>It is not a Japanese design, but the Japanese used a similar design
      >with gold mon. Unfortunately, they didn't have enough yardage for my
      >needs...

      Japanese were not necessarily adverse to wearing Chinese cloth.
      you might easily wear Chinese cloth for under garments of various
      sort or use them for linings or as the base for some overgarment.
      The problem with the Chinese luck roundels is that they simply
      do not express corporate identity the way that a proper Japanese
      kamon does. Further, there were various anti-Chinese periods
      during Japanese history when Chinese panterns would simply not
      be very popular.

      Your Humble Servant
      Solveig Throndardottir
      Amateur Scholar

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    • markejag@aol.com
      In a message dated 6/7/00 3:22:07 PM Eastern Daylight Time, nostrand@bradley.edu writes: Short
      Message 2 of 7 , Jun 8, 2000
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        In a message dated 6/7/00 3:22:07 PM Eastern Daylight Time,
        nostrand@... writes:

        << Avoiding metallic threads would be a start, I assume. >>
        Short interjection and additions to previous conversation.....

        Look carefully at the illuminations, some of them are plain silk, of various
        thickness and weaves and have the gold couched on the fabric with the
        'brocade' patterns embroidered all over.
        I am sure Aoi and Hiraizumi have reliable sources of pictures to look at. I
        have noticed that the brocade patterns Aoi spoke of (
        www.yusoku.com/koaoi.html - the kikko or tortoise shell pattern) can also be
        traced to the Heian period as an example of complete covering, overall
        embroidered.

        Fumio
      • Kass McGann
        ... of various ... the ... look at. I ... can also be ... overall ... Well, it s not embroidered but rather the metalic threads were brocaded into the
        Message 3 of 7 , Jun 8, 2000
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          > Look carefully at the illuminations, some of them are plain silk,
          of various
          > thickness and weaves and have the gold couched on the fabric with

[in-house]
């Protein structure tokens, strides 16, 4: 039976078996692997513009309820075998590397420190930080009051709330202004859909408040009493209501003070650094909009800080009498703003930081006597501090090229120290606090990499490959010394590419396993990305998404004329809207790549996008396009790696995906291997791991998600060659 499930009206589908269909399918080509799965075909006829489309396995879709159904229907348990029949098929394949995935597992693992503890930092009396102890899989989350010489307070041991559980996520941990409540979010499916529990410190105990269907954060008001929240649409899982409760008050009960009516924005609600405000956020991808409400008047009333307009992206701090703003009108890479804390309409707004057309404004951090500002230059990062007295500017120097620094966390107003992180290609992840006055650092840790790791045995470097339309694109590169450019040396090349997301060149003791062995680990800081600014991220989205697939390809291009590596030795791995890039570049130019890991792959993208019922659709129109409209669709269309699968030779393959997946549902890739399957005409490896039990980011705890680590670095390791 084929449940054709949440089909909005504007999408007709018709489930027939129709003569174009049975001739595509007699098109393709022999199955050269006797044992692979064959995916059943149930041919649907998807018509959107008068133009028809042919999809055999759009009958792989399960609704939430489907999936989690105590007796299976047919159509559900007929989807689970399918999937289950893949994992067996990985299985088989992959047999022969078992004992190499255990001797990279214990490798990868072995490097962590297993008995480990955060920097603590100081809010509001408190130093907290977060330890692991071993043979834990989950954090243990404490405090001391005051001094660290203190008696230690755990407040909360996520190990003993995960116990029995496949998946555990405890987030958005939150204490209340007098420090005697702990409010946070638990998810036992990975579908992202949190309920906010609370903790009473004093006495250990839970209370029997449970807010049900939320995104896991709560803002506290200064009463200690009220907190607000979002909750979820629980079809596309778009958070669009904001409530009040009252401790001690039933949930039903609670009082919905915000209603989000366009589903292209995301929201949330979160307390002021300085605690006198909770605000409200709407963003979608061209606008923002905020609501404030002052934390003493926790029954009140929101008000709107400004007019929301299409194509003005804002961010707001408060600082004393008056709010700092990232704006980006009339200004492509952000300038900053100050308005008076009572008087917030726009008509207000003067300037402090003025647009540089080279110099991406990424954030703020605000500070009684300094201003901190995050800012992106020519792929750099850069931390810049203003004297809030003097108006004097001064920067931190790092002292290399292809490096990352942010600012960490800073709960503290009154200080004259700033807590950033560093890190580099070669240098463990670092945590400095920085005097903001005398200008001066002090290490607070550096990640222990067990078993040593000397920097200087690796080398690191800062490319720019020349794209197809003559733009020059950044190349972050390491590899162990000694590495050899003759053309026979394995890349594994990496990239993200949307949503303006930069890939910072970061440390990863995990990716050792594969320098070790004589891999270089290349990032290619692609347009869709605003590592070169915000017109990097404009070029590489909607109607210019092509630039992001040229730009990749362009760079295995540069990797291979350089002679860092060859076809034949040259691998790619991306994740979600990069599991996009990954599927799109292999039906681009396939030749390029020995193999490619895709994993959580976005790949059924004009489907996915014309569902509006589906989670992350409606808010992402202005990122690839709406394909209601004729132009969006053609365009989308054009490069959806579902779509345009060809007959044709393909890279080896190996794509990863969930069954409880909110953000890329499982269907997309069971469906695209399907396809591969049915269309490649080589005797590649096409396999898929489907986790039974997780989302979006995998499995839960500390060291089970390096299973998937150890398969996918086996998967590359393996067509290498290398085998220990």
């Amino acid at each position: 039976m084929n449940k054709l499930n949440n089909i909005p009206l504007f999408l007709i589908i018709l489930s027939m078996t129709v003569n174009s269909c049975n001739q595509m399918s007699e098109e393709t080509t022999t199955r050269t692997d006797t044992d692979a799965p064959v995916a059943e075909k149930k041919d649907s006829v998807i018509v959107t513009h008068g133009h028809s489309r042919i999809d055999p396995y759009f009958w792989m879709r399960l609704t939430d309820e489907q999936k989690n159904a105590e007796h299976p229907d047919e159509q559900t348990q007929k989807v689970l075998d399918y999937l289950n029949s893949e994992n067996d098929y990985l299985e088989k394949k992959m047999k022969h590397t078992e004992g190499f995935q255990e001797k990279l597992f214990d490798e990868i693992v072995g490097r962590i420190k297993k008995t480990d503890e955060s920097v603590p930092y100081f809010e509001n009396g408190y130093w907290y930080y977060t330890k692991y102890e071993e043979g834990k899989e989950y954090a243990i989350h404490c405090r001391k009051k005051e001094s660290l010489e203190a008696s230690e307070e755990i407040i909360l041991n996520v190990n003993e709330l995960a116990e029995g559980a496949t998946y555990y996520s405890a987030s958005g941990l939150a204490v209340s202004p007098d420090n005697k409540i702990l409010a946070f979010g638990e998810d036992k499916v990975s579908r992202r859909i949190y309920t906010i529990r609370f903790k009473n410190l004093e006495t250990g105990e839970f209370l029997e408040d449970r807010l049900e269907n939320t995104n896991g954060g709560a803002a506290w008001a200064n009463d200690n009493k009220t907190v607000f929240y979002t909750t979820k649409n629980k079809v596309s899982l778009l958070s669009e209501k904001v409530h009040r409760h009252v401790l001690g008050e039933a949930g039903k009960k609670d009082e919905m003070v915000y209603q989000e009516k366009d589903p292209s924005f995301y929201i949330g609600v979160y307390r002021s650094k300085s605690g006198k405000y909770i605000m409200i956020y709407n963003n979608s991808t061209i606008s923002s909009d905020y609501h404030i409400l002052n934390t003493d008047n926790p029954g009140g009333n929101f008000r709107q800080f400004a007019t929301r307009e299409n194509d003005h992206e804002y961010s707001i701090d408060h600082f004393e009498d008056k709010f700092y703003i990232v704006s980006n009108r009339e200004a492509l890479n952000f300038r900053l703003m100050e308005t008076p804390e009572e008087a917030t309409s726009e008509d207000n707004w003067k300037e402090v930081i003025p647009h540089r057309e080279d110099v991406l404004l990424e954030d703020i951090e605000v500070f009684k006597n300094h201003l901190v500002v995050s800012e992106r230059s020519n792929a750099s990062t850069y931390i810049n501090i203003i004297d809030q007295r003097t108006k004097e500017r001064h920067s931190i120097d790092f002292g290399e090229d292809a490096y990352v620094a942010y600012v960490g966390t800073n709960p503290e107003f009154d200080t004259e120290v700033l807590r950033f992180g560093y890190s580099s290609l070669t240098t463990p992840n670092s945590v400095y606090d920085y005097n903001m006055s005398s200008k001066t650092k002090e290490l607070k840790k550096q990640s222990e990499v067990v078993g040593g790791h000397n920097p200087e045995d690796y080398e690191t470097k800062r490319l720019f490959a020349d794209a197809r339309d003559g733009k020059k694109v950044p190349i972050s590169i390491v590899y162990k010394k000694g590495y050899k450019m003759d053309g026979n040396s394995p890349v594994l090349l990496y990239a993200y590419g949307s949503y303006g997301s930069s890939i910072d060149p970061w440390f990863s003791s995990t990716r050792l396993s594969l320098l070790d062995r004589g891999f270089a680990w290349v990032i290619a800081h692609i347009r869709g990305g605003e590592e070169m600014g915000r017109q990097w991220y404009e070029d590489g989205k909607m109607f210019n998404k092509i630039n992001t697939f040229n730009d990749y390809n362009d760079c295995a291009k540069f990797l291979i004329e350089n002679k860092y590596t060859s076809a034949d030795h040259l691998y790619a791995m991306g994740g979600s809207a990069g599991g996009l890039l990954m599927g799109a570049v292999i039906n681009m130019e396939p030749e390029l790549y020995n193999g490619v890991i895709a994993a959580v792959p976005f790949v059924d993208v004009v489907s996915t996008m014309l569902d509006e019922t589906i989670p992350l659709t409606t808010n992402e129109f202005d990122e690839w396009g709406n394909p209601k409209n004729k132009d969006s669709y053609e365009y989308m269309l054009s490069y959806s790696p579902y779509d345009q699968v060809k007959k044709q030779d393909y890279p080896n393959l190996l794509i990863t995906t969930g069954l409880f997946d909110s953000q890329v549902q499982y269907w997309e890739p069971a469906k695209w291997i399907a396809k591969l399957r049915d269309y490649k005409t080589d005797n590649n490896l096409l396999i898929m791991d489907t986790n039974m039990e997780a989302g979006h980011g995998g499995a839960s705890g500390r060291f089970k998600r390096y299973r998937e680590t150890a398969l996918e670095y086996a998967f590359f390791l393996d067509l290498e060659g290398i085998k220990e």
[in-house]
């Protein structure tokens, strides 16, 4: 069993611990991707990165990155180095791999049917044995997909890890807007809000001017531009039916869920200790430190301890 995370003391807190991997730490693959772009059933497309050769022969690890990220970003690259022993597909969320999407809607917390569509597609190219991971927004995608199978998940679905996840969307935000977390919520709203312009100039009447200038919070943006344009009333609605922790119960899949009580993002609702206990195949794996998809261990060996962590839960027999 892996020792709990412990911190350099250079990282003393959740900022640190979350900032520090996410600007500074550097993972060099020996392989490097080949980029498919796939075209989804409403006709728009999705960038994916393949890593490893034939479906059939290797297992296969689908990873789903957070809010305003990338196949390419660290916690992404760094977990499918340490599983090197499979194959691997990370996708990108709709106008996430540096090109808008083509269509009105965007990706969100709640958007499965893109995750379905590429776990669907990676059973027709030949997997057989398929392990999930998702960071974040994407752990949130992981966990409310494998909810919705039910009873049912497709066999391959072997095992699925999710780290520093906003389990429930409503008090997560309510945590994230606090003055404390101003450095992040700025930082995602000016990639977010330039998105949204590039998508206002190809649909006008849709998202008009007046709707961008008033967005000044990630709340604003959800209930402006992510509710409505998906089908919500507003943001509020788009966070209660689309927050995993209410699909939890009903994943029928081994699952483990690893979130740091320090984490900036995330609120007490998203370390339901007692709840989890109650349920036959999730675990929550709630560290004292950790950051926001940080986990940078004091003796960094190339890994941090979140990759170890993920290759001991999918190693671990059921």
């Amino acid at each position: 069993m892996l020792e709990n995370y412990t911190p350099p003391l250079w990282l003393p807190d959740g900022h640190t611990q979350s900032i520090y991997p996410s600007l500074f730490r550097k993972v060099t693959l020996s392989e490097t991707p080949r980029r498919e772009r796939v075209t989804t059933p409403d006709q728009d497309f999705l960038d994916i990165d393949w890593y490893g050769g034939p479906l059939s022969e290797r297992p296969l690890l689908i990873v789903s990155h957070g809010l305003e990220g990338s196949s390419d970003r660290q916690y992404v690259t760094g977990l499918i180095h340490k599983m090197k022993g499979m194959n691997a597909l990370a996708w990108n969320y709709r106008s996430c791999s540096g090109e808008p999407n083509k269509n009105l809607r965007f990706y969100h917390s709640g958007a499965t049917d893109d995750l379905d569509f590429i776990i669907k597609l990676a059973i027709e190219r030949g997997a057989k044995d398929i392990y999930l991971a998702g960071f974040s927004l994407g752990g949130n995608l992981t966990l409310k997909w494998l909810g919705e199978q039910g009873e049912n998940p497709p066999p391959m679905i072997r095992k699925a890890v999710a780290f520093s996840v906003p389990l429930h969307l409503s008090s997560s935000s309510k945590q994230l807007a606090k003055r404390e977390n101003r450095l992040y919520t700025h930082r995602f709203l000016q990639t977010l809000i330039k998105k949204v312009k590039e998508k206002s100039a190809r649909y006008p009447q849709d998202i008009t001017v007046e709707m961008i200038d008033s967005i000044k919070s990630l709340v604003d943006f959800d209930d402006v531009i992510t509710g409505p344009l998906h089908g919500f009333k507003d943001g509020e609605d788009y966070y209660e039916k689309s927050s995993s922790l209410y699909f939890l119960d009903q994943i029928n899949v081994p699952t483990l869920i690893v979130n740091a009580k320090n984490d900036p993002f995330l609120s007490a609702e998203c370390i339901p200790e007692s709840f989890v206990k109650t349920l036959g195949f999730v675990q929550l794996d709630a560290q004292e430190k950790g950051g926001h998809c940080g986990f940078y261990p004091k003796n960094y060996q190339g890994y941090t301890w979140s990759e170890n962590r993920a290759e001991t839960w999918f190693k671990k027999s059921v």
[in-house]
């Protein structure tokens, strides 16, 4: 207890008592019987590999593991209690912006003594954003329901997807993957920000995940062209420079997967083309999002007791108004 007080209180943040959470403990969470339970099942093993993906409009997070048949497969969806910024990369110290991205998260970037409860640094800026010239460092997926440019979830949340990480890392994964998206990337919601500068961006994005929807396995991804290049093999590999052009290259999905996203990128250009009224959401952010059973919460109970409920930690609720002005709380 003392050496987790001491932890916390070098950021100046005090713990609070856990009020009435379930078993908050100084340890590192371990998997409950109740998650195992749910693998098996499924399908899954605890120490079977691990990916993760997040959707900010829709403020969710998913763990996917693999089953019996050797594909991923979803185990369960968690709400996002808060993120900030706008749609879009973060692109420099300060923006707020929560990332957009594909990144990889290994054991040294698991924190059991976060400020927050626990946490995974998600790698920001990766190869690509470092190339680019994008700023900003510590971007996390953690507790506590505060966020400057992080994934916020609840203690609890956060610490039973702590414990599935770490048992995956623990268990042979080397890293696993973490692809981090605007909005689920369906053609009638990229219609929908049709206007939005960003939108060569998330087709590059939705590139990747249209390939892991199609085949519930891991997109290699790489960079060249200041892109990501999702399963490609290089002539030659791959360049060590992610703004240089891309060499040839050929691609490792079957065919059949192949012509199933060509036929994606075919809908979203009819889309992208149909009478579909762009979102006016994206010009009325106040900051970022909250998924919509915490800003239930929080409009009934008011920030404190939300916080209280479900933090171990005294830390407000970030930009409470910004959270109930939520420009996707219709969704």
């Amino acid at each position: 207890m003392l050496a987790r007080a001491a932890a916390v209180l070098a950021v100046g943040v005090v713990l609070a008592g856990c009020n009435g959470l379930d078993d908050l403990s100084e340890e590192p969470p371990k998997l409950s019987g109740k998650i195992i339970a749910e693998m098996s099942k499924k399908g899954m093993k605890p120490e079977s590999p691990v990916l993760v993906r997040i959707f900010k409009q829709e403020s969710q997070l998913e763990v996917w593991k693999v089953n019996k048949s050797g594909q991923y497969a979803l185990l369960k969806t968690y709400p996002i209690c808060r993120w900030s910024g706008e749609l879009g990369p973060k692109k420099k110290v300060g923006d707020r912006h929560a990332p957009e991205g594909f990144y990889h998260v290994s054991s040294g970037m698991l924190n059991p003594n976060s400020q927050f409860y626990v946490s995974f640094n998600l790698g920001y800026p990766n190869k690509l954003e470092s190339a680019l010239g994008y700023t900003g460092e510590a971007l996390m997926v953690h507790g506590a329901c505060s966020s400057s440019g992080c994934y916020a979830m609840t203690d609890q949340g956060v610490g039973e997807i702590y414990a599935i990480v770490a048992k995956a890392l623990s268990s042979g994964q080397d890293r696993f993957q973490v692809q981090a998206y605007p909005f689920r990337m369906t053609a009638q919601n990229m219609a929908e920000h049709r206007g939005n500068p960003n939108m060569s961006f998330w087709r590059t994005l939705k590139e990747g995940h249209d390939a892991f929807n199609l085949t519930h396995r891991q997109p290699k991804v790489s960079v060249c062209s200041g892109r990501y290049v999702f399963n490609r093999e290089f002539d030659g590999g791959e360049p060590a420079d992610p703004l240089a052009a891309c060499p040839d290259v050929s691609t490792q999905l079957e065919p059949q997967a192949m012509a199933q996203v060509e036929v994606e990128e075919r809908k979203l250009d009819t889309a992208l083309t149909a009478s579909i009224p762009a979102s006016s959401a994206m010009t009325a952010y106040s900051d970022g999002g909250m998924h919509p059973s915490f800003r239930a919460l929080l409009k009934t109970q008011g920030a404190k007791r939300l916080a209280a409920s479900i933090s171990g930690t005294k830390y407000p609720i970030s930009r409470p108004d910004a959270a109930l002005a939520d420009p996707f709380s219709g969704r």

the
          > 'brocade' patterns embroidered all over.
          > I am sure Aoi and Hiraizumi have reliable sources of pictures to
          look at. I
          > have noticed that the brocade patterns Aoi spoke of (
          > www.yusoku.com/koaoi.html - the kikko or tortoise shell pattern)
          can also be
          > traced to the Heian period as an example of complete covering,
          overall
          > embroidered.
          >
          > Fumio

          Well, it's not "embroidered" but rather the metalic threads were
          brocaded into the fabric when it was woven, but you have the right
          idea. Metallic threads ARE NOT taboo...
          Aoi
        • Marc Choronzey
          Konichiwa All, I Agree, my persona comes and goes between late Heian and Muromachi periods... Is there a concensus on what period is the easier to respect or
          Message 4 of 7 , Jun 10, 2000
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            Konichiwa All,

            I Agree, my persona comes and goes between late Heian and Muromachi
            periods...

            Is there a concensus on what period is the easier to respect or is the most
            popular?

            Domo,

            Sayonara.
            ---------------------------------------------------------
            "A man who judges others but not himself judges badly..."

            Hebikage Shimaha
            (Marc Choronzey)
            514-388-1790